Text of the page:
Private Norman Harvey 1st Battalion Royal Inniskillen Fusiliers:- On the 25th of October 1918 at Ingoyghem Belgium when the battalion was held up and suffering heavy casualties from enemy machine guns, Private Harvey on his own initiative, rushed forward and engaged the enemy single handed, disposing of 20 of them and capturing the guns. Later when his company was checked by another enemy strongpoint, he again put the enemy to flight. Subsequently after dark, he voluntarily carried out a single handed and important reconnaissance and gained valuable information.
Second Lieutenant Edmund de Wind 15th Battalion Royal Irish Rifles:- For seven hours after the launch of German assaults of March 21, 1918, and despite being wounded twice, he fought on against overwhelming odds tohold his position at Groagie. On two occasions, with two NCOs only, he got out on top under heavy machine-gun and rifle fire and cleared the enemy out of the trench, killing many. He continued to repel attack after attack until he was mortally wounded and collapsed. His valour, self-sacrafice, and example were of the highest order.
Private William Fredrick McFadzean 14th Battalion Royal Irish Rifles:- In the early hours of July 1st 1916, he was in a concentration trench in Theipval Wood preparing grenades for distribution. A box of bombs slipped into the crowded trench, with two of the safety pins falling out. Instantly realising the danger, with heroic courage threw himself on top of the bombs. The bombs exploded, blowing him to pieces, and only one other man was injured. He knew well his danger, being himself a bomber, but without a moments hesitation, he gave his life for his comrades.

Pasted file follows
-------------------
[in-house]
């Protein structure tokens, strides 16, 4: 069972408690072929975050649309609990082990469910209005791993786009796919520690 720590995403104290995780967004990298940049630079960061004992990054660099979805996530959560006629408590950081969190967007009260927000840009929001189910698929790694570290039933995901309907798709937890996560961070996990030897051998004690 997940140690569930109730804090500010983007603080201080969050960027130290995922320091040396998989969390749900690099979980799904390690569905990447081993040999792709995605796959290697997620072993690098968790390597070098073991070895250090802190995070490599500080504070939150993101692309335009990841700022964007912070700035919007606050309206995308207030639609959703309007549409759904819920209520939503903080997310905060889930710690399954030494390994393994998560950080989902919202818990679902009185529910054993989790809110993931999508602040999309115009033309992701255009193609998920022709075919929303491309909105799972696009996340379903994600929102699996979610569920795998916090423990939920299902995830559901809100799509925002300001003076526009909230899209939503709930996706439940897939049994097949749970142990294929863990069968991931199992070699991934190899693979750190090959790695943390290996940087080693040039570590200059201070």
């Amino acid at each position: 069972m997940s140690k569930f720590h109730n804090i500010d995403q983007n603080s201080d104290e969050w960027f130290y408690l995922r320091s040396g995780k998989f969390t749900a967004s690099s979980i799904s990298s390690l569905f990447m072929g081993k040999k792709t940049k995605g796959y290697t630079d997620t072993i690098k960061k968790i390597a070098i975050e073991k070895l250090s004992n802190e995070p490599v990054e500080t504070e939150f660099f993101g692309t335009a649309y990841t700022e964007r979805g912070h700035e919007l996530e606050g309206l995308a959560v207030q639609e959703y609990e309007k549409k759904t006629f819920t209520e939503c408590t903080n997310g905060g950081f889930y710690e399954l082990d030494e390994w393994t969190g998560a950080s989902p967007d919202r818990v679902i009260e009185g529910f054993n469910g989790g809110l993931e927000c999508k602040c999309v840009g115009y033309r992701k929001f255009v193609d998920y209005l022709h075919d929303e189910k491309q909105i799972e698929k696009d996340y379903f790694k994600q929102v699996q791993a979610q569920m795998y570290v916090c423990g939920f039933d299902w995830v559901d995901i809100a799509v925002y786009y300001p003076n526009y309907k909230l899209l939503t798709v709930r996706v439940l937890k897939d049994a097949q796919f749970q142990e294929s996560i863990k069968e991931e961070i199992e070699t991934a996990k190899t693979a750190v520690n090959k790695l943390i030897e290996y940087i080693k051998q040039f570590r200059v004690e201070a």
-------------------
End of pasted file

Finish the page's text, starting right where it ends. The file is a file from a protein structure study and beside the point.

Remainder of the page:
Rifleman Robert Quigg 12th Battalion Royal Irish Rifles:- On the 1st of July 1916 rifleman Quigg took part in three assaults. Early next morning, hearing a rumour that his platoon officer was lying out wounded, he went out seven times to look for him under heavy shell and machine gun fire, each time bringing back a wounded man. The last man he dragged in on a waterproof sheet from within a few yards of the enemy’s wire. He was seven hours engaged in this most gallant work, and finally was so exhausted that he had to give up.